Plant cells possess a characteristic component called plastids. They primarily function to produce and store food materials in algae and plant cells. All plastids develop from proplastids in the plant cell and mature into respective matured plastids based on the specific function a cell is going to perform. Mature plastids also show the ability to convert from one form to another.
Plastids are a distinctive feature that is possessed by plant cells. Plastids are organelles that have double-membrane-bound. Their main purpose is to make and store food. They often have different types of pigmentations, which causes them to change the colors of the cells.
Plastids are membrane-bound heterogenous organelles. Chromoplasts are a type of plastids that lack chlorophyll. Chromoplasts are seen in fruits, flowers, aging leaves of the plants, etc. They are also responsible for imparting distinctive colors to the plants.
We will learn in detail about chromoplast, it’s characteristics and functions in this article.
Types of Plastids
The three types of plastids that are found in algae or plant cells are:
These are specialized organelles containing chlorophyll pigment and carotenoids found in most plant cells. They contain a pigment known as chlorophyll. Chlorophyll is responsible for the plant’s green color and ability to absorb energy from sunlight. This energy is used to convert water and atmospheric carbon dioxide into sugars. That can be metabolized through the biochemical process of photosynthesis.
These are plastids that produce and store pigments. They contain carotene and xanthophylls. Chromoplasts are responsible for different colors found in leaves, fruits, flowers and vegetables. They impart colors other than green. These are present in petals and ripened fruits. Chromoplasts also help in the pollination and dispersal of seeds.
These plastids are non-pigmented, in distinction to other plastids such as chloroplast. Leucoplast varies in shape. They are found in underground plants and stored in food.
They are colorless organelles that store various food products, For example, amyloplasts store starch, proteinoplasts store proteins, elaioplasts store fat and so on.
Characteristics of Chromoplasts
Chromoplasts are plastids containing carotenoids.
They lack chlorophyll but synthesize various other coloured pigments.
Carotenoid pigments are responsible for different colors like yellow, orange and red color imparted to fruits, flowers, old leaves, roots, etc.
Chromoplasts may develop from green chloroplasts. Chlorophyll and thylakoid membranes disappear and carotenoids are accumulated, e.g. during ripening of fruits.
The transition of chloroplasts to chromoplasts is much evident in fruit ripening. There is an extensive synthesis of carotenoids. Thus, chlorophyll and thylakoids are degraded.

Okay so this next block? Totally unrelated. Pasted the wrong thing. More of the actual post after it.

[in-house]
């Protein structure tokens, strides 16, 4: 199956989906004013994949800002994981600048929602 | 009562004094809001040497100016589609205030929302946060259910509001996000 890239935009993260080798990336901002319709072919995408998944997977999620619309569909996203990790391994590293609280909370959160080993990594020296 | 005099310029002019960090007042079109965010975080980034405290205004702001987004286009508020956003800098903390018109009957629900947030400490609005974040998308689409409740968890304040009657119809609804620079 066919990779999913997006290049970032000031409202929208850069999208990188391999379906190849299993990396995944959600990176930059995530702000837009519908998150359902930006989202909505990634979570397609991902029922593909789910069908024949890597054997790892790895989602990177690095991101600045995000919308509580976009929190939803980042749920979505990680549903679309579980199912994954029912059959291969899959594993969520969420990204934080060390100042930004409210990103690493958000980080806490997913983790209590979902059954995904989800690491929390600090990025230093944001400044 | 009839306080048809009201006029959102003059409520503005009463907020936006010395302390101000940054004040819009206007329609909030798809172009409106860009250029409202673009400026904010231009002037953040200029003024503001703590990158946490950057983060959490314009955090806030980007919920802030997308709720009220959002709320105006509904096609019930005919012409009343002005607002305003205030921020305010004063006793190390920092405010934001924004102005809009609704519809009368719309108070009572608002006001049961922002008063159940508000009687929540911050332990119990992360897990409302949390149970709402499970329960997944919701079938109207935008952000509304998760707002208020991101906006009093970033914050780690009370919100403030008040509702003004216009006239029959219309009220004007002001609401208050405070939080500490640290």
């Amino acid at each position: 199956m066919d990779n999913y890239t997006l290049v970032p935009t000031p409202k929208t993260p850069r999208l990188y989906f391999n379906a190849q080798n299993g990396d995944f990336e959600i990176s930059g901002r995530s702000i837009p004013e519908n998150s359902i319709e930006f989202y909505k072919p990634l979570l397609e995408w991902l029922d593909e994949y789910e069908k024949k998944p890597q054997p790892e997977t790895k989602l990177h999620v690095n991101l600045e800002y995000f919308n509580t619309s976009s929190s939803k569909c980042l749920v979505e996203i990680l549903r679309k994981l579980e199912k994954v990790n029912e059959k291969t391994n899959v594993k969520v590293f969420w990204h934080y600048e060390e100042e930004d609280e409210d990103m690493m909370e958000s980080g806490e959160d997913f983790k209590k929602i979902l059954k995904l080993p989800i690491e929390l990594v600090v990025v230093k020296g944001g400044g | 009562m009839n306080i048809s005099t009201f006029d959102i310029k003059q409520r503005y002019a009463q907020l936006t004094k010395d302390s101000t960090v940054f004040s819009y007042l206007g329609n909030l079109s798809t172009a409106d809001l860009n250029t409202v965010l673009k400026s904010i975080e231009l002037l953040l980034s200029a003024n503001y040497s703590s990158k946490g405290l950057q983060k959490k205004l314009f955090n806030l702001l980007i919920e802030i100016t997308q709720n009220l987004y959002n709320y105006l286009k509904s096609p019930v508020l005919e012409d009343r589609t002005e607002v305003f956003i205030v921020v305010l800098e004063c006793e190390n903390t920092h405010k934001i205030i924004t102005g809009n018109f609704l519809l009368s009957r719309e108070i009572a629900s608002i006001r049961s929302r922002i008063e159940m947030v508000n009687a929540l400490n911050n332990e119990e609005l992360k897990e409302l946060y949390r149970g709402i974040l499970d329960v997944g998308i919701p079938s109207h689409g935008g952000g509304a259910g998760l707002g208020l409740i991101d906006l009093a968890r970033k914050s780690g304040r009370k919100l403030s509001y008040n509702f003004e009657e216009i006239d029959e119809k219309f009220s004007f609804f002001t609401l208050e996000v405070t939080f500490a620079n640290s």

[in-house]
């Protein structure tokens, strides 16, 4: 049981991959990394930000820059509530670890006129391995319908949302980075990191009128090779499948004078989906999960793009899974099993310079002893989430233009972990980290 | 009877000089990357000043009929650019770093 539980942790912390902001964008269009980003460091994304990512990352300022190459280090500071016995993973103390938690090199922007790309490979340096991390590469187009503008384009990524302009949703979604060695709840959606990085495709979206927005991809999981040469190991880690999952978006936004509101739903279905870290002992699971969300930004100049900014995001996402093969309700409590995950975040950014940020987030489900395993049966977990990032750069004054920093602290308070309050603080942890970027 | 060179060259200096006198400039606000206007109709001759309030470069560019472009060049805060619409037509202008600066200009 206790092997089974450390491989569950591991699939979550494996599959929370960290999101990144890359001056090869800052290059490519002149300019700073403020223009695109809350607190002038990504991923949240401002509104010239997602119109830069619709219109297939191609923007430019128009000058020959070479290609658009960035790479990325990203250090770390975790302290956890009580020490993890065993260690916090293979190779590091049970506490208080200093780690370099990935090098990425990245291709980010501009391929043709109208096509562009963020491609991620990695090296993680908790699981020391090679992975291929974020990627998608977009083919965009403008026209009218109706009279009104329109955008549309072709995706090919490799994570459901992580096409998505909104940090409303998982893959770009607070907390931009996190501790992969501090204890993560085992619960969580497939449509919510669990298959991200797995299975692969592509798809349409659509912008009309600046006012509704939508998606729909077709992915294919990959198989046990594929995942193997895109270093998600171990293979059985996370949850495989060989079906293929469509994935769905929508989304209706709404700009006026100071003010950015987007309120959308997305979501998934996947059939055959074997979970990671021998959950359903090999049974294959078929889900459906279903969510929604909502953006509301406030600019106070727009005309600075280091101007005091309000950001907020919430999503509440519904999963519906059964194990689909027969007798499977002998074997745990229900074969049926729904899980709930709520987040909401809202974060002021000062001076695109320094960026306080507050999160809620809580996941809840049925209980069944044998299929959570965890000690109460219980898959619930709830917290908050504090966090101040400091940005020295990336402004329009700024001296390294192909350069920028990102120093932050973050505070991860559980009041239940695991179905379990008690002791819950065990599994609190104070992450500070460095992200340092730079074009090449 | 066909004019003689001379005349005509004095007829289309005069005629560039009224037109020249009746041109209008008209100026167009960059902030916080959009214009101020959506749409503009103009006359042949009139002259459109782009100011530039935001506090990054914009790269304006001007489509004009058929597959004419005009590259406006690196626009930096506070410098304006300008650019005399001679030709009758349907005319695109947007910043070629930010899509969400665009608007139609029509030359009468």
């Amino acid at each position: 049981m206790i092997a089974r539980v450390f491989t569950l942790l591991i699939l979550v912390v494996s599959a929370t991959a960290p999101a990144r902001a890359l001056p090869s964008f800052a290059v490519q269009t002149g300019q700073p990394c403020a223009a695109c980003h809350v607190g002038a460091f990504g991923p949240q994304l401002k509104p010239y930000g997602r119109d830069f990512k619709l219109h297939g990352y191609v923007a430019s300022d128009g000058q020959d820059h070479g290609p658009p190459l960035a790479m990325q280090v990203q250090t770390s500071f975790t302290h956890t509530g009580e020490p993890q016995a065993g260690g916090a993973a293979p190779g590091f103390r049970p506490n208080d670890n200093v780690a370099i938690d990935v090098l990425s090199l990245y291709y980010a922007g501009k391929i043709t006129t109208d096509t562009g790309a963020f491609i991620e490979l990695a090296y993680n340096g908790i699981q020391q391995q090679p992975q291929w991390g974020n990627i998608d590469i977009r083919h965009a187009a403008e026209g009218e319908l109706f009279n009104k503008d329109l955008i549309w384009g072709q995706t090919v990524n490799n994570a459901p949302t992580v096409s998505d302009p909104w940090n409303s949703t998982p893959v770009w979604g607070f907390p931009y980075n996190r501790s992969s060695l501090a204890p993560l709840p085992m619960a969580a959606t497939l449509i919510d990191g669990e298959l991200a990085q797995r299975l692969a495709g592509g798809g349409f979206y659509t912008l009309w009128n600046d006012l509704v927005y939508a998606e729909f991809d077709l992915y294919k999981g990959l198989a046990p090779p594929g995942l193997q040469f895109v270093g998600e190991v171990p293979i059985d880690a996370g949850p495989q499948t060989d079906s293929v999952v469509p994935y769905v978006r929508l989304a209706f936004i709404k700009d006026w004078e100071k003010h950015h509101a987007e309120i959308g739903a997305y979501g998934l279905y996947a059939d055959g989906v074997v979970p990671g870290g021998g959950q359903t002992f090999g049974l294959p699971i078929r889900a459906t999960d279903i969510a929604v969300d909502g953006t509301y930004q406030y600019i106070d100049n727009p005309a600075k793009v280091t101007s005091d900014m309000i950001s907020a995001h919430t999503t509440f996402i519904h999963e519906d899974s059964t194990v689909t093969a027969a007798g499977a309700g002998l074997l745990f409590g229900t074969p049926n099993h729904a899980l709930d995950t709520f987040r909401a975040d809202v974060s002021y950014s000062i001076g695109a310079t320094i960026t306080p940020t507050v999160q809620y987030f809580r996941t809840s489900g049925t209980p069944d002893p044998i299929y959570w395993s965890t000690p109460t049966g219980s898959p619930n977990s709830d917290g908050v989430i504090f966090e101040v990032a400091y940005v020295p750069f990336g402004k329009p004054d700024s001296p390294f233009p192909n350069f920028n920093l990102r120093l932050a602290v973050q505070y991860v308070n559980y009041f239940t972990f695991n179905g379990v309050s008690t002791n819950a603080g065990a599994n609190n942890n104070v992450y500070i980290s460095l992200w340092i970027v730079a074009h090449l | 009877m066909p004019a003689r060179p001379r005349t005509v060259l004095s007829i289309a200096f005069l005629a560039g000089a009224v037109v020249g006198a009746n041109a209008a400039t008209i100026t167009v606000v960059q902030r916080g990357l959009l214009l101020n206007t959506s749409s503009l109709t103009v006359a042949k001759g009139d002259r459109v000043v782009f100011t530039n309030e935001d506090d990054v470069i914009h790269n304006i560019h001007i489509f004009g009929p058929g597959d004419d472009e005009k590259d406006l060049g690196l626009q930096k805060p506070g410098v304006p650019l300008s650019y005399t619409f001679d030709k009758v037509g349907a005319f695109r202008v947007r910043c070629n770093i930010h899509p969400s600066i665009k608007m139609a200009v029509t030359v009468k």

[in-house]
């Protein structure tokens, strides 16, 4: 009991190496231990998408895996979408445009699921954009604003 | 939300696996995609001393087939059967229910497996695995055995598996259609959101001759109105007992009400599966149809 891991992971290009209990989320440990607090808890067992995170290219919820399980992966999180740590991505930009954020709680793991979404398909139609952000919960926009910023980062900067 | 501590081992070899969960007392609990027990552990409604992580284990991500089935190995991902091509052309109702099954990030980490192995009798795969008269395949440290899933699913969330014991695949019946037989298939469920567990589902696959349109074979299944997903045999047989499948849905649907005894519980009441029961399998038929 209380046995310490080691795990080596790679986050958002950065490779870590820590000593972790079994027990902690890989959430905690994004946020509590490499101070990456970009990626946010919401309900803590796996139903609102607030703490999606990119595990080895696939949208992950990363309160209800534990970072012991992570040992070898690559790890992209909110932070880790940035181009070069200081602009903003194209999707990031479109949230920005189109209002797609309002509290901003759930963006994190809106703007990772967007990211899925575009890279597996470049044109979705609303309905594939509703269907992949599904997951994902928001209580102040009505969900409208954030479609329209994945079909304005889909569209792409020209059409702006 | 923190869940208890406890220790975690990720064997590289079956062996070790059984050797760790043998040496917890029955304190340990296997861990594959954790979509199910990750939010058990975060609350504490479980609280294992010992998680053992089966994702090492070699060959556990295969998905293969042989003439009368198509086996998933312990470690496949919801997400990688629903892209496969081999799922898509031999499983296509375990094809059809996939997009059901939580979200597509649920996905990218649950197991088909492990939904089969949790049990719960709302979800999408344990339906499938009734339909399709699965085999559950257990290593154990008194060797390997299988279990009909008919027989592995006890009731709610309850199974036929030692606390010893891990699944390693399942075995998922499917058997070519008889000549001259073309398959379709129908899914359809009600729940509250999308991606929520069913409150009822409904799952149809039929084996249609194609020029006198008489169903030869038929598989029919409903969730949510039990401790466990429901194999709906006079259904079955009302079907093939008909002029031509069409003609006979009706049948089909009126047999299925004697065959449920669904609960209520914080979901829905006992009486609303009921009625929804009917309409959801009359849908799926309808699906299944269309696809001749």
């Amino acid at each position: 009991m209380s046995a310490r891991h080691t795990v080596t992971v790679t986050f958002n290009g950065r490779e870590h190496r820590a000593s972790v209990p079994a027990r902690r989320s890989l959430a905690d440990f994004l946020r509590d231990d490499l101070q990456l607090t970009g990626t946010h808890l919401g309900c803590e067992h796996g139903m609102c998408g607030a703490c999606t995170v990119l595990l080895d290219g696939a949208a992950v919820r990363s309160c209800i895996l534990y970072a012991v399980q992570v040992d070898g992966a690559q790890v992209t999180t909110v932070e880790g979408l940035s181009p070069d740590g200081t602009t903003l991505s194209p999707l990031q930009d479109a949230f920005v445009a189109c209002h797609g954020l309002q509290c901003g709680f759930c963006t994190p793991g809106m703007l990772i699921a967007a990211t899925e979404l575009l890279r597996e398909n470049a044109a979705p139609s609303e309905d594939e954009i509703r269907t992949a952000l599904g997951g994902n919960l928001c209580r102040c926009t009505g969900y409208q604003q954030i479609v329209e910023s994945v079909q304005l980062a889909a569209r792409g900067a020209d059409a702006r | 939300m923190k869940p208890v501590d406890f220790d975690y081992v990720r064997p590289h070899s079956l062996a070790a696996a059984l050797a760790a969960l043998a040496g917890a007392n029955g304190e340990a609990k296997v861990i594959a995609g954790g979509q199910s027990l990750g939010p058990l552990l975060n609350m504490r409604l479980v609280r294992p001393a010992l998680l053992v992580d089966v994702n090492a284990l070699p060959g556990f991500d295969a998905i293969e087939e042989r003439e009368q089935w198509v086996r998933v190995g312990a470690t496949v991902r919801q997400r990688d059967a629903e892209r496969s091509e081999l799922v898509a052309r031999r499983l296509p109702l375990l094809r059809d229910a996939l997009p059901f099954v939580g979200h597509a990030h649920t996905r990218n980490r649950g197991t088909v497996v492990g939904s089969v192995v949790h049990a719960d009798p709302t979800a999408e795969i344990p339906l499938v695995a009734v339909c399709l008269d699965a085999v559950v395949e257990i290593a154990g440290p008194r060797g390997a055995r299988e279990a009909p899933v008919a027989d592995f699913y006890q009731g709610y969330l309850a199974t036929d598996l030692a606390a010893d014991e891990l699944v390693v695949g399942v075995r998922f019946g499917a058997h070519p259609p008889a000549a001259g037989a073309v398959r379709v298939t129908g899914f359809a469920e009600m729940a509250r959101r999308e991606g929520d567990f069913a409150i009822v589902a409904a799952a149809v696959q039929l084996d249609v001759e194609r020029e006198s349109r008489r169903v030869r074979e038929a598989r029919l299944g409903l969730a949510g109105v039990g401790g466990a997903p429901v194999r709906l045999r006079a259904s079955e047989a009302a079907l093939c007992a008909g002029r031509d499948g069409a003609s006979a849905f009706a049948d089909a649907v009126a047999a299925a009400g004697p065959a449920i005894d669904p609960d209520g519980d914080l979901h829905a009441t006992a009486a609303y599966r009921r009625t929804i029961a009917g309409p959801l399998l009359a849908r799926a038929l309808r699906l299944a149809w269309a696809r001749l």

The DNA of plastids remains unchanged during transformation but ribosomes and rRNA disappear.
Some chromoplasts are capable of differentiating back to chloroplasts, e.g. chromoplasts of carrot root and citrus fruit, pumpkin, cucumber, etc. They lose carotene pigment and develop photosynthetic apparatus consisting of chlorophyll and thylakoid system.
Redifferentiation to chloroplasts is promoted by gibberellin and nitrates.
Chromoplast development is irreversible in plants like pepper and tomato.
In some plants like papaya, carrot, mango, watermelon chromoplasts are derived from the proplastids or leucoplasts.
Light, temperature and nutrients are important factors in the formation of chromoplasts.
They have plastoglobules and carotenoid-lipoprotein substructures, which store specific carotenoid pigments and specific lipoprotein fibrils.
Carotenoids are divided into two classes: carotene and xanthophylls. Carotene is orange in color and xanthophyll is yellow.
In xanthophylls, oxygen is present, e.g. fucoxanthin, lutein, etc.
Carotenes only contain carbon and hydrogen, e.g: carotene, lycopene, etc.
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Types of Chromoplasts
Chromoplasts are basically heterogenous plastids. Based on the carotenoid bearing components, they are classified into four types:
Globular Chromoplasts: They consist of plastoglobuli that bear carotenoid pigments. Often, they are concentrated in the peripheral stroma of the plant cell. Examples: Ranunculus repens– petals, Capsicum- yellow fruits, Citrus fruit- perianth, etc.
Membranous Chromoplasts: Carotene pigments are present in about 20 concentric membranes. Examples: Citrus sinensis– petals, daffodils, tulips.
Tubular Chromoplasts: Carotenoids are present in lipoprotein tubules. Examples: Red fruits of capsicum, hypanthium and rose.
Crystalline Chromoplasts: Pure carotene is embedded as crystals. Examples: Carrot roots- ꞵ-carotene, Tomato fruits- lycopene.
Functions of Chromoplast
They play an essential role in cross-pollination and dispersal of seeds by attracting animals and insects.
Carotenoids act as antioxidants in plants.
Carotene found in carrots is a precursor of vitamin A.
Dietary carotenoids reduce the risk of cardiovascular diseases and cancer.
Fucoxanthin has shown to have anti-diabetic effects and it is also known to work against obesity.
In some plants and algae, chromoplasts act as organelles within the cells that serve as a site for photosynthesis.